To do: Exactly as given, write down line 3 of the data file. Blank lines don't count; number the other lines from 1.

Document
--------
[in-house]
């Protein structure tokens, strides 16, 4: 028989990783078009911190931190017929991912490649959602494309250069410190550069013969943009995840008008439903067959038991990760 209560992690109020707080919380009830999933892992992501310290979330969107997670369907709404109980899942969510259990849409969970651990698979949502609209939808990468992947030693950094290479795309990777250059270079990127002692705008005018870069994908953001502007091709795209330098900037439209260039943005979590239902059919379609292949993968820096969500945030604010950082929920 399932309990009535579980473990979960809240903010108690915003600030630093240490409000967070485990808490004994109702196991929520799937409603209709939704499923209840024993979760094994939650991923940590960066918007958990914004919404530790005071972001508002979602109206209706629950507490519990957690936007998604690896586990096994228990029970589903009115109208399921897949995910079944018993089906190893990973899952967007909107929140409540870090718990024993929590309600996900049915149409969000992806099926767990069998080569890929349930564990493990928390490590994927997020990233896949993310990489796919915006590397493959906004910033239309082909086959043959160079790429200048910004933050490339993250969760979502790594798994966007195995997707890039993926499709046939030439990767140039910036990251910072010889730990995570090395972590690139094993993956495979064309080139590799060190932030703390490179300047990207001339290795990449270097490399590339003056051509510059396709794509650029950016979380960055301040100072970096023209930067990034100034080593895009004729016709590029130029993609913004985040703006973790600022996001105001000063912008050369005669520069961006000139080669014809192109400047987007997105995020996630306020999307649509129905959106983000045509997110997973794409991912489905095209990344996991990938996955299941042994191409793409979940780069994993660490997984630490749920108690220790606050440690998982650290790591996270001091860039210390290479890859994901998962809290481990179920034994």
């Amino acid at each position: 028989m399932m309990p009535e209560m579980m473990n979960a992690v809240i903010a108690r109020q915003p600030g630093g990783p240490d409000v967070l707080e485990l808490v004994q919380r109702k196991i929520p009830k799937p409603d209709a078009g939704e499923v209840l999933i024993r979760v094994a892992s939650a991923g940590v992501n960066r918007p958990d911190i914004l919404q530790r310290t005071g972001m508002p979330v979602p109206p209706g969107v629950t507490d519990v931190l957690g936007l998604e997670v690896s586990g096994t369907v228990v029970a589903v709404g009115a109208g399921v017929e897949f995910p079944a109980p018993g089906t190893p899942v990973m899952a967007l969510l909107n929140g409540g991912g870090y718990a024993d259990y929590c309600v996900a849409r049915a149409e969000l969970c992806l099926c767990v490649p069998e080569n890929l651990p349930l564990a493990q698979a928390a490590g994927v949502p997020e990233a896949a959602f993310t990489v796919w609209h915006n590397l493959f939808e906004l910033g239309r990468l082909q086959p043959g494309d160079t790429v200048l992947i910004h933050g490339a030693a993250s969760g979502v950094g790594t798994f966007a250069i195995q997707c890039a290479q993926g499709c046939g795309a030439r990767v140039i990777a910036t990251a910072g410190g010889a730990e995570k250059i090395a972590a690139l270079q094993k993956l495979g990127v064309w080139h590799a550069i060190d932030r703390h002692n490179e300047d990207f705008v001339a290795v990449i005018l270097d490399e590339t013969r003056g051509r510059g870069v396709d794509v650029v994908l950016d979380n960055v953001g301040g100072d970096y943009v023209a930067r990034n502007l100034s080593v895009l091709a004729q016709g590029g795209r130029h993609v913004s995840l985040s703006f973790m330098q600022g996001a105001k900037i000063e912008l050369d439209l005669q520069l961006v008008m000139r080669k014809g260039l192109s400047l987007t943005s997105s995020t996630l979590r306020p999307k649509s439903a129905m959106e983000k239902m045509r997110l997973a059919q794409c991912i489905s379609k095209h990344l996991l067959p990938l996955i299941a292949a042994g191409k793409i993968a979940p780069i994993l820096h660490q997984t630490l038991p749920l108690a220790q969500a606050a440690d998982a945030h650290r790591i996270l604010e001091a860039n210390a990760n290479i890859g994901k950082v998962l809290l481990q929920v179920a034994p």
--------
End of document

């Amino acid at each position: 028989m399932m309990p009535e209560m579980m473990n979960a992690v809240i903010a108690r109020q915003p600030g630093g990783p240490d409000v967070l707080e485990l808490v004994q919380r109702k196991i929520p009830k799937p409603d209709a078009g939704e499923v209840l999933i024993r979760v094994a892992s939650a991923g940590v992501n960066r918007p958990d911190i914004l919404q530790r310290t005071g972001m508002p979330v979602p109206p209706g969107v629950t507490d519990v931190l957690g936007l998604e997670v690896s586990g096994t369907v228990v029970a589903v709404g009115a109208g399921v017929e897949f995910p079944a109980p018993g089906t190893p899942v990973m899952a967007l969510l909107n929140g409540g991912g870090y718990a024993d259990y929590c309600v996900a849409r049915a149409e969000l969970c992806l099926c767990v490649p069998e080569n890929l651990p349930l564990a493990q698979a928390a490590g994927v949502p997020e990233a896949a959602f993310t990489v796919w609209h915006n590397l493959f939808e906004l910033g239309r990468l082909q086959p043959g494309d160079t790429v200048l992947i910004h933050g490339a030693a993250s969760g979502v950094g790594t798994f966007a250069i195995q997707c890039a290479q993926g499709c046939g795309a030439r990767v140039i990777a910036t990251a910072g410190g010889a730990e995570k250059i090395a972590a690139l270079q094993k993956l495979g990127v064309w080139h590799a550069i060190d932030r703390h002692n490179e300047d990207f705008v001339a290795v990449i005018l270097d490399e590339t013969r003056g051509r510059g870069v396709d794509v650029v994908l950016d979380n960055v953001g301040g100072d970096y943009v023209a930067r990034n502007l100034s080593v895009l091709a004729q016709g590029g795209r130029h993609v913004s995840l985040s703006f973790m330098q600022g996001a105001k900037i000063e912008l050369d439209l005669q520069l961006v008008m000139r080669k014809g260039l192109s400047l987007t943005s997105s995020t996630l979590r306020p999307k649509s439903a129905m959106e983000k239902m045509r997110l997973a059919q794409c991912i489905s379609k095209h990344l996991l067959p990938l996955i299941a292949a042994g191409k793409i993968a979940p780069i994993l820096h660490q997984t630490l038991p749920l108690a220790q969500a606050a440690d998982a945030h650290r790591i996270l604010e001091a860039n210390a990760n290479i890859g994901k950082v998962l809290l481990q929920v179920a034994p």